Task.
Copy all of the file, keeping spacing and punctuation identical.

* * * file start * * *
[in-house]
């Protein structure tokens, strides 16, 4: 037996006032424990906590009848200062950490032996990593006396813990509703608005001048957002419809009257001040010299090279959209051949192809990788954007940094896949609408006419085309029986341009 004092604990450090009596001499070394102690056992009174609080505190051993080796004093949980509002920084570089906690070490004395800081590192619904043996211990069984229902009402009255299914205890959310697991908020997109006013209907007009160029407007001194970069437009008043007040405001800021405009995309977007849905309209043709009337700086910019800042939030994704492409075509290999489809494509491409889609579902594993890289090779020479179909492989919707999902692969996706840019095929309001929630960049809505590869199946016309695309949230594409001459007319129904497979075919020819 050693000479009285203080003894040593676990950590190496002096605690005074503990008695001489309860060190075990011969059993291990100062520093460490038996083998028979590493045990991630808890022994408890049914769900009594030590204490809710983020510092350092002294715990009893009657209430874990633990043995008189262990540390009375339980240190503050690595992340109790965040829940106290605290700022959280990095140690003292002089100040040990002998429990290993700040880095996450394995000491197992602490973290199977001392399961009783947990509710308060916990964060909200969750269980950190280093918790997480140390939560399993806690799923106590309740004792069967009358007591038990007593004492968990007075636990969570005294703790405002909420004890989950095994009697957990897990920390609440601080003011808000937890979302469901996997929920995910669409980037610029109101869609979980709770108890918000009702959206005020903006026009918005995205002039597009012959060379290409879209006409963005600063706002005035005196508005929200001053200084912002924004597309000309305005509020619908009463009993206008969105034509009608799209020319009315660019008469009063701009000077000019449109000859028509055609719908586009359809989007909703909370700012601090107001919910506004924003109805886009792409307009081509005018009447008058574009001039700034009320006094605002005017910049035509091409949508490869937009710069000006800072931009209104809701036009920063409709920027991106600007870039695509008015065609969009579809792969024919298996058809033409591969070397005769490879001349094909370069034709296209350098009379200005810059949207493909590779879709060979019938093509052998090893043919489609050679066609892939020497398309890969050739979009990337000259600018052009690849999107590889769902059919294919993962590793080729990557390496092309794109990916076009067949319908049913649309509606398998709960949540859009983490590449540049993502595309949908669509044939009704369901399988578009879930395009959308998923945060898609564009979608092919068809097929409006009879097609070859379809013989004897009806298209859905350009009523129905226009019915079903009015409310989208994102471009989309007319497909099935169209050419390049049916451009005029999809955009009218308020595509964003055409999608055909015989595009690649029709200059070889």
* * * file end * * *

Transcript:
[in-house]
């Protein structure tokens, strides 16, 4: 037996006032424990906590009848200062950490032996990593006396813990509703608005001048957002419809009257001040010299090279959209051949192809990788954007940094896949609408006419085309029986341009 004092604990450090009596001499070394102690056992009174609080505190051993080796004093949980509002920084570089906690070490004395800081590192619904043996211990069984229902009402009255299914205890959310697991908020997109006013209907007009160029407007001194970069437009008043007040405001800021405009995309977007849905309209043709009337700086910019800042939030994704492409075509290999489809494509491409889609579902594993890289090779020479179909492989919707999902692969996706840019095929309001929630960049809505590869199946016309695309949230594409001459007319129904497979075919020819 050693000479009285203080003894040593676990950590190496002096605690005074503990008695001489309860060190075990011969059993291990100062520093460490038996083998028979590493045990991630808890022994408890049914769900009594030590204490809710983020510092350092002294715990009893009657209430874990633990043995008189262990540390009375339980240190503050690595992340109790965040829940106290605290700022959280990095140690003292002089100040040990002998429990290993700040880095996450394995000491197992602490973290199977001392399961009783947990509710308060916990964060909200969750269980950190280093918790997480140390939560399993806690799923106590309740004792069967009358007591038990007593004492968990007075636990969570005294703790405002909420004890989950095994009697957990897990920390609440601080003011808000937890979302469901996997929920995910669409980037610029109101869609979980709770108890918000009702959206005020903006026009918005995205002039597009012959060379290409879209006409963005600063706002005035005196508005929200001053200084912002924004597309000309305005509020619908009463009993206008969105034509009608799209020319009315660019008469009063701009000077000019449109000859028509055609719908586009359809989007909703909370700012601090107001919910506004924003109805886009792409307009081509005018009447008058574009001039700034009320006094605002005017910049035509091409949508490869937009710069000006800072931009209104809701036009920063409709920027991106600007870039695509008015065609969009579809792969024919298996058809033409591969070397005769490879001349094909370069034709296209350098009379200005810059949207493909590779879709060979019938093509052998090893043919489609050679066609892939020497398309890969050739979009990337000259600018052009690849999107590889769902059919294919993962590793080729990557390496092309794109990916076009067949319908049913649309509606398998709960949540859009983490590449540049993502595309949908669509044939009704369901399988578009879930395009959308998923945060898609564009979608092919068809097929409006009879097609070859379809013989004897009806298209859905350009009523129905226009019915079903009015409310989208994102471009989309007319497909099935169209050419390049049916451009005029999809955009009218308020595509964003055409999608055909015989595009690649029709200059070889």